Within hours of his business being registered, Krishna was also flooded with e-mails providing all kinds of services for his startup ranging from tax help from chartered accountants to trademark and copyright services. “The ecosystem for startups is definitely maturing in India. Access to angel funding is improving and a lot of VC money is flowing into India from Silicon Valley,” says Krishna, who is bootstrapping his startup himself with his co-founders and is not currently looking for funding. “Take for instance the online apparel retail space. Multiple sites like yebhi.com, myntra.com and jabong.com are enjoying a lot of attention and getting funded liberally.” There is a very visible network of angel investors in India named after their respective cities and it’s fascinating to see even TV ads by “Mumbai Angels” – a phenomenon quite uncommon even in Silicon Valley. “While the startup culture is definitely finding it’s footing in India, there is still one big problem in my opinion. There is a lot of entrepreneurship, but not enough innovation,” says Krishna. What he means by this is, there are many successful ventures like flipkart.com and snapdeal.com, but they all tend to be well-proven ideas borrowed and implemented for the burgeoning Indian market.
Startup is a generic term for most people, but Joydeep and Krishna are obviously running very different kinds of startups targeted towards completely different markets. Their opinions are rightfully influenced by their respective experiences, situations and backgrounds. Joydeep for instance has lived in the Silicon Valley for several years and feels the Indian ecosystem is not quite there yet. “Indian VCs are still pretty risk-averse compared to the VCs I have seen in the Silicon Valley. And even if they decide to fund you, their valuations for your startup tend to be obscenely low,” says Joydeep. “It takes equity out of the hands of the founders and puts it exclusively in the VC’s pockets. This also means the startup does not have enough equity to offer and attract top-talent.” Joydeep feels Qubole is very well placed when it comes to hiring and retaining talent in Bengaluru because of the U.S. dollars in the bank and the backing of Silicon Valley VCs. While Joydeep and Krishna are building their startups their own way, they do share some things in common beyond their stellar resumes – Krishna studied at IIM Bengaluru and has worked at American Express. They both agree that one thing that the Indian eco-system lacks is infrastructure for startups. This includes shared space, affordable conference rooms for networking events etc. Even here, Krishna is seeing many services popping up in Bengaluru lately. Both also agree that India can be the epicenter of Asia-Pacific operations for their respective businesses if and when they expand in the future. Last but not the least, they share the hope that India becomes a hub for true innovation in the near future.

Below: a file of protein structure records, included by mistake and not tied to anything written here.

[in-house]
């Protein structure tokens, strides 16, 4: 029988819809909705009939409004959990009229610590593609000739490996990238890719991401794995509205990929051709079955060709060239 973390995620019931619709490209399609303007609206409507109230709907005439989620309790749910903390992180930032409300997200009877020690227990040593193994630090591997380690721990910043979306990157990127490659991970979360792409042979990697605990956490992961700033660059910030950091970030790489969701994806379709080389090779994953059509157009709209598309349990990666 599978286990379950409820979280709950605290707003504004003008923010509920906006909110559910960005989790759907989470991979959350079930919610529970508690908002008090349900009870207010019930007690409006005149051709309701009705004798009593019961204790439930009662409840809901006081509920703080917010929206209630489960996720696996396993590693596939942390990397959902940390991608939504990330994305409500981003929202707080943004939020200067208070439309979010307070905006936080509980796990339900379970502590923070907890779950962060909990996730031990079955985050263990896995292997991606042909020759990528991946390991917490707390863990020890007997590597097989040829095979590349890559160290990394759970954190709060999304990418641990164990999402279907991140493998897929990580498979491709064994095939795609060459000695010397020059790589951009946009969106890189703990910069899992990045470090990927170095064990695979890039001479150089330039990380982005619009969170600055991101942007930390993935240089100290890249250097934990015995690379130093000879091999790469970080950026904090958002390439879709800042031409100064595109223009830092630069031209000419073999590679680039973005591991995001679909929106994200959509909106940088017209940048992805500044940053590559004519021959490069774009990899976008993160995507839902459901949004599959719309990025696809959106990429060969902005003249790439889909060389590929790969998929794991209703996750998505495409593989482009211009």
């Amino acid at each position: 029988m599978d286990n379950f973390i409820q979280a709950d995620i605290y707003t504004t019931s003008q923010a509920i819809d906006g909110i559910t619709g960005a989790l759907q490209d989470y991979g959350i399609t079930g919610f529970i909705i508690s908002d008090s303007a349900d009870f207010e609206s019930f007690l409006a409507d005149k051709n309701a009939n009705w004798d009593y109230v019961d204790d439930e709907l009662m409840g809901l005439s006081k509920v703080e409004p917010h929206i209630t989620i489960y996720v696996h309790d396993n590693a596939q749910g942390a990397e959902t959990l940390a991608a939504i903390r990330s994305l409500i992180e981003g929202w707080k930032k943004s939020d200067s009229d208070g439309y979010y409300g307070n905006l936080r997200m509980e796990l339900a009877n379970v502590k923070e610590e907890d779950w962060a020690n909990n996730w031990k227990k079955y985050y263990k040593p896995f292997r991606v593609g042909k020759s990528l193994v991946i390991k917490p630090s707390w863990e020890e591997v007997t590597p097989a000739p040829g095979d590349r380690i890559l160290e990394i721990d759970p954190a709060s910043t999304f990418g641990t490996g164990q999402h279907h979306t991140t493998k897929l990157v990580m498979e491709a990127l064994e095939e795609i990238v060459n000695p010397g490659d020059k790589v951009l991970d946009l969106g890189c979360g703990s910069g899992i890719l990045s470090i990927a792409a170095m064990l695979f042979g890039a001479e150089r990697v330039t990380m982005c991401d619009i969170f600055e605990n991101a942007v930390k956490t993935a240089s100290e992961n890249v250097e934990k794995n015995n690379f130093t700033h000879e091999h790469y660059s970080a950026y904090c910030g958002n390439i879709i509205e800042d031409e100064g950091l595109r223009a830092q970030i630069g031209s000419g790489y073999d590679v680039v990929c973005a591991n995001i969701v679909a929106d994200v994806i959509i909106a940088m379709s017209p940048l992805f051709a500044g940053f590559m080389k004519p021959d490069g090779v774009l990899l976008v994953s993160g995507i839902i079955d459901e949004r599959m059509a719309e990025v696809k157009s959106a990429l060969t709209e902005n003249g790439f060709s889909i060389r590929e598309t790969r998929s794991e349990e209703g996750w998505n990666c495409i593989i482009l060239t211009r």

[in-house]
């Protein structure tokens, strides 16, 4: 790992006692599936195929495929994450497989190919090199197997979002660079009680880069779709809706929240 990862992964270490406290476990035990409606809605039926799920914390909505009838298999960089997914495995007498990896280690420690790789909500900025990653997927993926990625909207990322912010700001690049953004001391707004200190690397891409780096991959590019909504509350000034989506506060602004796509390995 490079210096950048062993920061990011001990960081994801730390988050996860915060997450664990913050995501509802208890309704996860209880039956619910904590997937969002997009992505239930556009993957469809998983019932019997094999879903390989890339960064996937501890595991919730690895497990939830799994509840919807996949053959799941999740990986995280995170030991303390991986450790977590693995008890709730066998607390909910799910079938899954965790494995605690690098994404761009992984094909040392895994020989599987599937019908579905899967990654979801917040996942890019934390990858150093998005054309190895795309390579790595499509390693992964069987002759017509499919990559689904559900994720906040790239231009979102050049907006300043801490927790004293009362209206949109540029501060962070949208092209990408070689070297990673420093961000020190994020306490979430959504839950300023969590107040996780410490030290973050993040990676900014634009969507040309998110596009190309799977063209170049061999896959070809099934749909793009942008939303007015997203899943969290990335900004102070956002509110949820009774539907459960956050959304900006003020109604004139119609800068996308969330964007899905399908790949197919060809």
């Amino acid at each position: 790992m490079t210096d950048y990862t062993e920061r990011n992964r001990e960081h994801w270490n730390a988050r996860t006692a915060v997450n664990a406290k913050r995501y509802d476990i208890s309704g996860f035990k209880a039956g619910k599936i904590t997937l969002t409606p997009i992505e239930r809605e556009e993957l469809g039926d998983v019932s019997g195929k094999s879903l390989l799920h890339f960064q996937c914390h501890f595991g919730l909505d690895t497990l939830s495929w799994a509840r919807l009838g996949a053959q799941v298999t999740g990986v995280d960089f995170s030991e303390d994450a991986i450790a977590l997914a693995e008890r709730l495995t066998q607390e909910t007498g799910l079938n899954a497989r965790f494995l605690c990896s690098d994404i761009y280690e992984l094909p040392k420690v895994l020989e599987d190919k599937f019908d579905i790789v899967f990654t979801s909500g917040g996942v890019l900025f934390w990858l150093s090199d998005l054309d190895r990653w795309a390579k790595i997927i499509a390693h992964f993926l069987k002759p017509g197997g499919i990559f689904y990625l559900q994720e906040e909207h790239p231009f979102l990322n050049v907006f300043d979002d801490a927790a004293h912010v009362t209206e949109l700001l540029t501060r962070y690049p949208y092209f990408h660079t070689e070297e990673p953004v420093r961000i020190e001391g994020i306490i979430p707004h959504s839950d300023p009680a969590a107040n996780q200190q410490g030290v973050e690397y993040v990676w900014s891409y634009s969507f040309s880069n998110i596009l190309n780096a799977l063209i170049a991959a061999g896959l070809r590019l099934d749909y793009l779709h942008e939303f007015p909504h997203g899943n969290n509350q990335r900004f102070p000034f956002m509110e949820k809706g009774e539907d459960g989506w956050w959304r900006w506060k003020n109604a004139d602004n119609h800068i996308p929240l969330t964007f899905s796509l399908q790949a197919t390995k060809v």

I came away from all this both excited and hopeful. India is trending in the right direction when it comes to tech entrepreneurship and is moving fast. Is it ever going to close the gap with Silicon Valley? The answer, in my opinion, is it doesn’t have to! Both eco-systems need to organically evolve, improve and contribute to making this world a better place with innovative products and services. Silicon Valley and Bengaluru may be attached at the hip in some sense, but they don’t have to be mirror images of each other. One thing is for certain — the future currently looks bright for smart entrepreneurs on both sides of the globe.